Guha’s fascination with nature finds ample expression in Madhukari, as the story is set in the backdrop of the alluring Kanha-Kisli forest range in Madhya Pradesh. The complex emotional world of his characters is nicely complimented with the description of the mysterious beauty of the forests, hills, rivers and wildlife that Guha sketches in great detail. Nature doesn’t remain as a mere backdrop for his story but becomes a character in itself, looming large over the fates of the people whose lives are played out on its lap.

Interspersing his narration with poems, Guha whips up a heady concoction of emotions that weaves a dreamy ambience around the character of his brooding romantic protagonist.

‘Whether you draw close or move away, another name of walking round and round, far and wide, in tune with rhythm, through light and shade and sun and cloud… is life. A circle is never completed. That is a fact.’

While Prithu is torn between his many emotional attachments, his women are anything but week and broken. They are strong, bold, beautiful, daring, and with a mind of their own. His wife Rusha’s dazzling personality, in sharp contrast to his own lack of emotional discipline, evokes awe and admiration in Prithu. While the two fail to connect mentally, emotionally and sexually as husband and wife, Rusha’s frustration with Prithu finds expression in the intense psychological war that she wages against him.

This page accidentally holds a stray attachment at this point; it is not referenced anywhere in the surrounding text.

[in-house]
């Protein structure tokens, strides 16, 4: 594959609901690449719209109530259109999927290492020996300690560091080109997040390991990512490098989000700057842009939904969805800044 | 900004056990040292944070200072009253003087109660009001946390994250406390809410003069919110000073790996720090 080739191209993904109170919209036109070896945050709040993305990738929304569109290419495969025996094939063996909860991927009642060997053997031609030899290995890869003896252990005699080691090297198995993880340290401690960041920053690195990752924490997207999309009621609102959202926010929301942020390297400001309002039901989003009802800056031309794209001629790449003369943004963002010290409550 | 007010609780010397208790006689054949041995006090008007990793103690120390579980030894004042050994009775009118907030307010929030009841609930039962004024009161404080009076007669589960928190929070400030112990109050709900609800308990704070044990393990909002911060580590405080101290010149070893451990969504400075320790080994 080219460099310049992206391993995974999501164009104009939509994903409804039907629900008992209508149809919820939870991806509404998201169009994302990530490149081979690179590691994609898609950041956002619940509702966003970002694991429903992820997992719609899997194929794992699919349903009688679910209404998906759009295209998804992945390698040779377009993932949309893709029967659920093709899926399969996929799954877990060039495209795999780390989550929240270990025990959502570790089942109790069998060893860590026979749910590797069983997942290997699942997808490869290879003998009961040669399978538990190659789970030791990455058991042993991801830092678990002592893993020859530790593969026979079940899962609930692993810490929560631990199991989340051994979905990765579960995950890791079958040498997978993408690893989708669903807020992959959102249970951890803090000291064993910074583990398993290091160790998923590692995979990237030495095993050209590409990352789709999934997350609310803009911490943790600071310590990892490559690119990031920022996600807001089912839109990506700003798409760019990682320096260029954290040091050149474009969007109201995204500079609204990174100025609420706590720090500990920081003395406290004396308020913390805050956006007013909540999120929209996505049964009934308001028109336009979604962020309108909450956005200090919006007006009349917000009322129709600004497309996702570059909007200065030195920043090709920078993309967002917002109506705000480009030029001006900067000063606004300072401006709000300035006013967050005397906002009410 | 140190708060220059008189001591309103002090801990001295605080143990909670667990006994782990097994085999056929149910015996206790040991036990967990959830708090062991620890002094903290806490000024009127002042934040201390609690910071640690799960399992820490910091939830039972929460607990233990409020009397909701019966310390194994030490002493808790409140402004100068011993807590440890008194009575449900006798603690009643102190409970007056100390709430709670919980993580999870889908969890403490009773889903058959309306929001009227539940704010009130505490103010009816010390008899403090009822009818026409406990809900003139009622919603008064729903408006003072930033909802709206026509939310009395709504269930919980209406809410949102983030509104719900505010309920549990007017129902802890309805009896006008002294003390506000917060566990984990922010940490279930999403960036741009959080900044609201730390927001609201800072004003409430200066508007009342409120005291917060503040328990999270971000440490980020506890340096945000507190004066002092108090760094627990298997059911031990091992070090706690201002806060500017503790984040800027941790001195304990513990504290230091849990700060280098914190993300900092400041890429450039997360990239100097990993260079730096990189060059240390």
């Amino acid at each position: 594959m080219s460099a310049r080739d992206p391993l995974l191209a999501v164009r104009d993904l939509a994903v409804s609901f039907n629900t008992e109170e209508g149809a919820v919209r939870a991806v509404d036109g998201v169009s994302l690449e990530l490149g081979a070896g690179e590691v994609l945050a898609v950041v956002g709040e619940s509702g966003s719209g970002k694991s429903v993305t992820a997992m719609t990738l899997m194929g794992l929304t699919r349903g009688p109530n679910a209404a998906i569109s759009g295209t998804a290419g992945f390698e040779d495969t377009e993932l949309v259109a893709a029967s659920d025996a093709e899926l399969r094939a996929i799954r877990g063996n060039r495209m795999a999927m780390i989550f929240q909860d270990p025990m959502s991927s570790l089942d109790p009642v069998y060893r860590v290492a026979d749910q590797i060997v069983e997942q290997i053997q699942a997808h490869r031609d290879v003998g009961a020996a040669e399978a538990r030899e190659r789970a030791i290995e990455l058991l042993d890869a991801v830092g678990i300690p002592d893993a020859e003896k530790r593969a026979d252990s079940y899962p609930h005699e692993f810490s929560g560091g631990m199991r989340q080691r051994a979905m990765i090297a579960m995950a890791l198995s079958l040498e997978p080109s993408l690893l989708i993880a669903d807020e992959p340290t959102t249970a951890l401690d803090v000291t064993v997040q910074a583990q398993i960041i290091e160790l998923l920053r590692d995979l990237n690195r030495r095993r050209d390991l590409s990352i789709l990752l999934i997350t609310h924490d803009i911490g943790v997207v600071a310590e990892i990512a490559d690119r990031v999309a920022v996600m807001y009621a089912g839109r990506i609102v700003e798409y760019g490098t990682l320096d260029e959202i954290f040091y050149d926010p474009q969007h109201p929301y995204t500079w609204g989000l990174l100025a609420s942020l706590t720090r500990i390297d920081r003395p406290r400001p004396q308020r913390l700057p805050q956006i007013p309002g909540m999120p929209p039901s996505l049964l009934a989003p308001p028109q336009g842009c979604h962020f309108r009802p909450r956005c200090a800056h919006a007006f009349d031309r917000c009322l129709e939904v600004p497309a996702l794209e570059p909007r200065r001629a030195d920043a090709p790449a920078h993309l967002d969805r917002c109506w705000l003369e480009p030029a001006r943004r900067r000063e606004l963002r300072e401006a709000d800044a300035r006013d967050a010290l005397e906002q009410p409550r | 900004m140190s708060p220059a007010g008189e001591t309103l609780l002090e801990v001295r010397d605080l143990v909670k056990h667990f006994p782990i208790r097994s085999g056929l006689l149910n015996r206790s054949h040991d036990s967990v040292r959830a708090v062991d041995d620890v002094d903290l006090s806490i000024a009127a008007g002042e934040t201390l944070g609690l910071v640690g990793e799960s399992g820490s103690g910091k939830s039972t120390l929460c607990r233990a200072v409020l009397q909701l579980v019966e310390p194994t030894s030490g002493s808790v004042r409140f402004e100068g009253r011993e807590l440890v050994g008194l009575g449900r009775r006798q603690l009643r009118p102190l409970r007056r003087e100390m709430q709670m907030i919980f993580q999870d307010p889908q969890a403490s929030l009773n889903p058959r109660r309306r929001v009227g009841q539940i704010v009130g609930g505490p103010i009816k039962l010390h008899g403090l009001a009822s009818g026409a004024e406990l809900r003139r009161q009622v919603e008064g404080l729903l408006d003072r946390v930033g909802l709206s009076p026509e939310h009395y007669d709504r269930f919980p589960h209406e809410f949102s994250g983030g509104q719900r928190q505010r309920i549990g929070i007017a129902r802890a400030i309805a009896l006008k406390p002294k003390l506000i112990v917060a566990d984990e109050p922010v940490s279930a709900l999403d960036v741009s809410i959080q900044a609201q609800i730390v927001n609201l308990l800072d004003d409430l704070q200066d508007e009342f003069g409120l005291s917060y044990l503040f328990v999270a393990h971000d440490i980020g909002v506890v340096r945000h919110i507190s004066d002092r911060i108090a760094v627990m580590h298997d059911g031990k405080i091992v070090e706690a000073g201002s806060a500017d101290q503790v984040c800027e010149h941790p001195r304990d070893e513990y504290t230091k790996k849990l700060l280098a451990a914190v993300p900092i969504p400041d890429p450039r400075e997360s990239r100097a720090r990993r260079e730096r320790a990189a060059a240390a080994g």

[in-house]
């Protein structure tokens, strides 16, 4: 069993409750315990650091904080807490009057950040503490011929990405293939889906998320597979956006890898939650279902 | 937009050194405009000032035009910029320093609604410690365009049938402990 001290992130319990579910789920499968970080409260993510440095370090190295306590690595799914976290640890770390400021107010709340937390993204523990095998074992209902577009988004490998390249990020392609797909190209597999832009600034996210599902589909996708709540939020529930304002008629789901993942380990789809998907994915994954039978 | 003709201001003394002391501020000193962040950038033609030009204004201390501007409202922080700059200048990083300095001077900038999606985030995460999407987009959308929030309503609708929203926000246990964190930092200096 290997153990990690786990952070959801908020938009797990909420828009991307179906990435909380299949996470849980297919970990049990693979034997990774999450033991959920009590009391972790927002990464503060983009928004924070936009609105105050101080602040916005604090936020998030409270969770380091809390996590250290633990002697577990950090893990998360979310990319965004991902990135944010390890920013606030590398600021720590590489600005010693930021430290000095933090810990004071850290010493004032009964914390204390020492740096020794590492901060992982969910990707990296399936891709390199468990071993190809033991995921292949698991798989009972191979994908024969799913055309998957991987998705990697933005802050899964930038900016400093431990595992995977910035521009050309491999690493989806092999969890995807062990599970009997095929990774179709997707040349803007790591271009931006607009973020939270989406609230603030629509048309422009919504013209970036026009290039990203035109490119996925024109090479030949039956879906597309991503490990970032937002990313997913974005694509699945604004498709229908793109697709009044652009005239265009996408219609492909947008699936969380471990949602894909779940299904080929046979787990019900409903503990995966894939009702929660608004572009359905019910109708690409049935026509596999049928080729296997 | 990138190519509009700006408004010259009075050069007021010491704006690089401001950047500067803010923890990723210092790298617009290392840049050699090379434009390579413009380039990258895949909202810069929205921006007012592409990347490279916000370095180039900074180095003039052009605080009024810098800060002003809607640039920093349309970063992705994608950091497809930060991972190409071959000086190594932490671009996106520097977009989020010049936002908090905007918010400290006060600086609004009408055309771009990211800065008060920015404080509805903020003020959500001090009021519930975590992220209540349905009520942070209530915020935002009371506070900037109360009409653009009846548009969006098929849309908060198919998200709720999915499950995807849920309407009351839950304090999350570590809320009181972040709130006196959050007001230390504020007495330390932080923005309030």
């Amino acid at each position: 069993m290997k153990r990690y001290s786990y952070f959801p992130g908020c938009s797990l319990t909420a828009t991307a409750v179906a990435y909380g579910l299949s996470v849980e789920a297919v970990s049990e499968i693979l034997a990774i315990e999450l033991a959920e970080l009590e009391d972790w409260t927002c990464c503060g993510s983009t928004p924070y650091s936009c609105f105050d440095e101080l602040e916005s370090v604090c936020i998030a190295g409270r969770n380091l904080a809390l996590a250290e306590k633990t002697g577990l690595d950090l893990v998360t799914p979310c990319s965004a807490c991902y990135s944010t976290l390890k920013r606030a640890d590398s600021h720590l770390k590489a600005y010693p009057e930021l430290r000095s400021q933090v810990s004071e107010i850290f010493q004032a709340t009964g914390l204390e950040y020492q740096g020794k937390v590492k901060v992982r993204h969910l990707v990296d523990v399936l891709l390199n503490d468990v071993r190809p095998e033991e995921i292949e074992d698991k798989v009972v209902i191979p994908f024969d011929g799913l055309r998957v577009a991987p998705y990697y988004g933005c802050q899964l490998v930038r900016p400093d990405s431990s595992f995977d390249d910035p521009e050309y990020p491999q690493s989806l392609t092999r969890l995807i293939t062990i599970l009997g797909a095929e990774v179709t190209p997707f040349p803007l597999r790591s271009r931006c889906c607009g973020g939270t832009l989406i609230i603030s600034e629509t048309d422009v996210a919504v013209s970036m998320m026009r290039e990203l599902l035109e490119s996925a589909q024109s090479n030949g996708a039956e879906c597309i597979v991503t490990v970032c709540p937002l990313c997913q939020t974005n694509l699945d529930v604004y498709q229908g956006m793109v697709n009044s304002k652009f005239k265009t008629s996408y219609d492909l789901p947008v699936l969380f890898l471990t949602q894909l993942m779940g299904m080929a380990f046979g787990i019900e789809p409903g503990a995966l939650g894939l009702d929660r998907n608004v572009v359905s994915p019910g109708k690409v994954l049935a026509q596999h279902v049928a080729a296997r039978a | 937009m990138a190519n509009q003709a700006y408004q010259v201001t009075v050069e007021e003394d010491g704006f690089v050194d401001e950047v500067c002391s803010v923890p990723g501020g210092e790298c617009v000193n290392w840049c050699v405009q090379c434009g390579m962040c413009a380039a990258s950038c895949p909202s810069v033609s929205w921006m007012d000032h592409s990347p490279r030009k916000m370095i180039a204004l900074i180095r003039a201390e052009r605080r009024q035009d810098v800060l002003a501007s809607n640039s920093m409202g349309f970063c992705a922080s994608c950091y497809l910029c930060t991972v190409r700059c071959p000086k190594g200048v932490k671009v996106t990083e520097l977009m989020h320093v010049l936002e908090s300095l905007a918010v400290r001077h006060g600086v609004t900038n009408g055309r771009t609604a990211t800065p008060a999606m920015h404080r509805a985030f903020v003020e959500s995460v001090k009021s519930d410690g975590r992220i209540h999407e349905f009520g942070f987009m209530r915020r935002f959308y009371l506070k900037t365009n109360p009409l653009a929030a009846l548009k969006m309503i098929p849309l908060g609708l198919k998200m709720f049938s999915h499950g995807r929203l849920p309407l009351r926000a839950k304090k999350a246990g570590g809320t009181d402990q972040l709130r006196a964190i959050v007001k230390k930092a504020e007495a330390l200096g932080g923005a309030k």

‘You are a Don Quixote of the modern era. You can be worshipped, your statue may be erected at a four-point crossing, and you are a real darling, but it is utterly impossible to make a home with you.’

As the story progresses, equations between friends change, new relationships are formed, secrets are revealed and truths are buried. As his relationship with Kurchi grows and changes dimensions, Prithu is faced with the ultimate realisation that suffering is his inevitable companion and happiness is never his destiny. That the insatiable spirit of the eternal wanderer within him will never let him stop and strike root anywhere and moving forward towards his unknown destination is all that he can do.

Guha’s narration flows like a sweet rhythm, with its poetic prose and his clarity of vision in communicating the emotional and spiritual essence of his ideas, makes the book worthy of revisiting.

Translating such a voluminous work with many intricate characterisations, subtle psycho-emotional dimensions and beauty of ideas and philosophies can be a daunting task for any translator. Shankar Sen emerges a winner in this challenge. His translation imbibes the essence of Madhukari beautifully to convey the depth and mellifluousness of Guha’s words unhindered to the reader.

“Bijli’s skillful rendering of the song seemed to have scattered dazzling colours all around, as if someone had thrown a lump of silver into a stream of flowers mingled with attar, spreading a gentle aroma and a galaxy of colours in all directions.”
Madhukari is a riveting work of art that is able to take the reader to the forgotten depths of their own inner being where one’s truth shines bright devoid of all masks and facades. A masterpiece indeed!